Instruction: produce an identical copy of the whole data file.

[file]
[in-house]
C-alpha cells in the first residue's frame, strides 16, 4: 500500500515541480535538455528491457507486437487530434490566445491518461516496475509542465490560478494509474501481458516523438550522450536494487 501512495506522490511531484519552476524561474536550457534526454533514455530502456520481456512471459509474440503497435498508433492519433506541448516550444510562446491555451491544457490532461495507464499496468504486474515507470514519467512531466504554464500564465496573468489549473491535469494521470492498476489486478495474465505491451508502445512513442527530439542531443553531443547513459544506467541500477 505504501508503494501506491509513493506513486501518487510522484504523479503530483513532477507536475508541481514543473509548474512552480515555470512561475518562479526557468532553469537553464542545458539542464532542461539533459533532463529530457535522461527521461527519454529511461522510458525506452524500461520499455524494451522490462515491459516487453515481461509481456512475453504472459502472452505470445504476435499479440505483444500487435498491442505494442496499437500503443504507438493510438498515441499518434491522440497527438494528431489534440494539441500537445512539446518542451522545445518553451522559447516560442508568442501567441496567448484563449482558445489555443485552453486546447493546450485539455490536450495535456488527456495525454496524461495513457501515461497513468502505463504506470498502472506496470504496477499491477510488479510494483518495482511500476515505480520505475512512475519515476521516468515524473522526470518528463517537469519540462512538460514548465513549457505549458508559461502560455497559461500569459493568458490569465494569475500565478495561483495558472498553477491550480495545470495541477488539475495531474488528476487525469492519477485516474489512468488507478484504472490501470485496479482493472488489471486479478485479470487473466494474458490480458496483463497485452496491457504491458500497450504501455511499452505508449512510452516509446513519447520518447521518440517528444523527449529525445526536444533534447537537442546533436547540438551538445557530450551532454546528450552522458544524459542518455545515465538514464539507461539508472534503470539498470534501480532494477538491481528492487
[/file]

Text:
[in-house]
C-alpha cells in the first residue's frame, strides 16, 4: 500500500515541480535538455528491457507486437487530434490566445491518461516496475509542465490560478494509474501481458516523438550522450536494487 501512495506522490511531484519552476524561474536550457534526454533514455530502456520481456512471459509474440503497435498508433492519433506541448516550444510562446491555451491544457490532461495507464499496468504486474515507470514519467512531466504554464500564465496573468489549473491535469494521470492498476489486478495474465505491451508502445512513442527530439542531443553531443547513459544506467541500477 505504501508503494501506491509513493506513486501518487510522484504523479503530483513532477507536475508541481514543473509548474512552480515555470512561475518562479526557468532553469537553464542545458539542464532542461539533459533532463529530457535522461527521461527519454529511461522510458525506452524500461520499455524494451522490462515491459516487453515481461509481456512475453504472459502472452505470445504476435499479440505483444500487435498491442505494442496499437500503443504507438493510438498515441499518434491522440497527438494528431489534440494539441500537445512539446518542451522545445518553451522559447516560442508568442501567441496567448484563449482558445489555443485552453486546447493546450485539455490536450495535456488527456495525454496524461495513457501515461497513468502505463504506470498502472506496470504496477499491477510488479510494483518495482511500476515505480520505475512512475519515476521516468515524473522526470518528463517537469519540462512538460514548465513549457505549458508559461502560455497559461500569459493568458490569465494569475500565478495561483495558472498553477491550480495545470495541477488539475495531474488528476487525469492519477485516474489512468488507478484504472490501470485496479482493472488489471486479478485479470487473466494474458490480458496483463497485452496491457504491458500497450504501455511499452505508449512510452516509446513519447520518447521518440517528444523527449529525445526536444533534447537537442546533436547540438551538445557530450551532454546528450552522458544524459542518455545515465538514464539507461539508472534503470539498470534501480532494477538491481528492487